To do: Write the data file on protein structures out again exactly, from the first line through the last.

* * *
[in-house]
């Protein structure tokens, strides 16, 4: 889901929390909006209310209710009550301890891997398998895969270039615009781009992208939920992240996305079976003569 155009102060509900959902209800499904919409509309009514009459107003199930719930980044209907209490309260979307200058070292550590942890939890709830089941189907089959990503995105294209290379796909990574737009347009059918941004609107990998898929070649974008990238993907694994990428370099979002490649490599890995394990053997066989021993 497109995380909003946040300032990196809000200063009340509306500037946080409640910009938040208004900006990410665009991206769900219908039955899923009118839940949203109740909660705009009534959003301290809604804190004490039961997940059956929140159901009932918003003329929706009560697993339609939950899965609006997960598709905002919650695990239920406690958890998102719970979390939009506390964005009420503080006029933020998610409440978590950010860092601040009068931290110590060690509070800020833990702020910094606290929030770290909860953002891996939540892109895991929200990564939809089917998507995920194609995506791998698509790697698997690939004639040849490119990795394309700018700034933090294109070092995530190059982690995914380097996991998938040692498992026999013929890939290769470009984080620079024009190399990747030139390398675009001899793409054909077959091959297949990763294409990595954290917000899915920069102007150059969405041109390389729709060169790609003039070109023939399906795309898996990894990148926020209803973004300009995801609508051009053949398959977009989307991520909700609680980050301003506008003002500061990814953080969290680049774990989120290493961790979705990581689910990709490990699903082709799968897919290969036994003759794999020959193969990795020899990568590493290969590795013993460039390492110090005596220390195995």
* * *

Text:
[in-house]
């Protein structure tokens, strides 16, 4: 889901929390909006209310209710009550301890891997398998895969270039615009781009992208939920992240996305079976003569 155009102060509900959902209800499904919409509309009514009459107003199930719930980044209907209490309260979307200058070292550590942890939890709830089941189907089959990503995105294209290379796909990574737009347009059918941004609107990998898929070649974008990238993907694994990428370099979002490649490599890995394990053997066989021993 497109995380909003946040300032990196809000200063009340509306500037946080409640910009938040208004900006990410665009991206769900219908039955899923009118839940949203109740909660705009009534959003301290809604804190004490039961997940059956929140159901009932918003003329929706009560697993339609939950899965609006997960598709905002919650695990239920406690958890998102719970979390939009506390964005009420503080006029933020998610409440978590950010860092601040009068931290110590060690509070800020833990702020910094606290929030770290909860953002891996939540892109895991929200990564939809089917998507995920194609995506791998698509790697698997690939004639040849490119990795394309700018700034933090294109070092995530190059982690995914380097996991998938040692498992026999013929890939290769470009984080620079024009190399990747030139390398675009001899793409054909077959091959297949990763294409990595954290917000899915920069102007150059969405041109390389729709060169790609003039070109023939399906795309898996990894990148926020209803973004300009995801609508051009053949398959977009989307991520909700609680980050301003506008003002500061990814953080969290680049774990989120290493961790979705990581689910990709490990699903082709799968897919290969036994003759794999020959193969990795020899990568590493290969590795013993460039390492110090005596220390195995």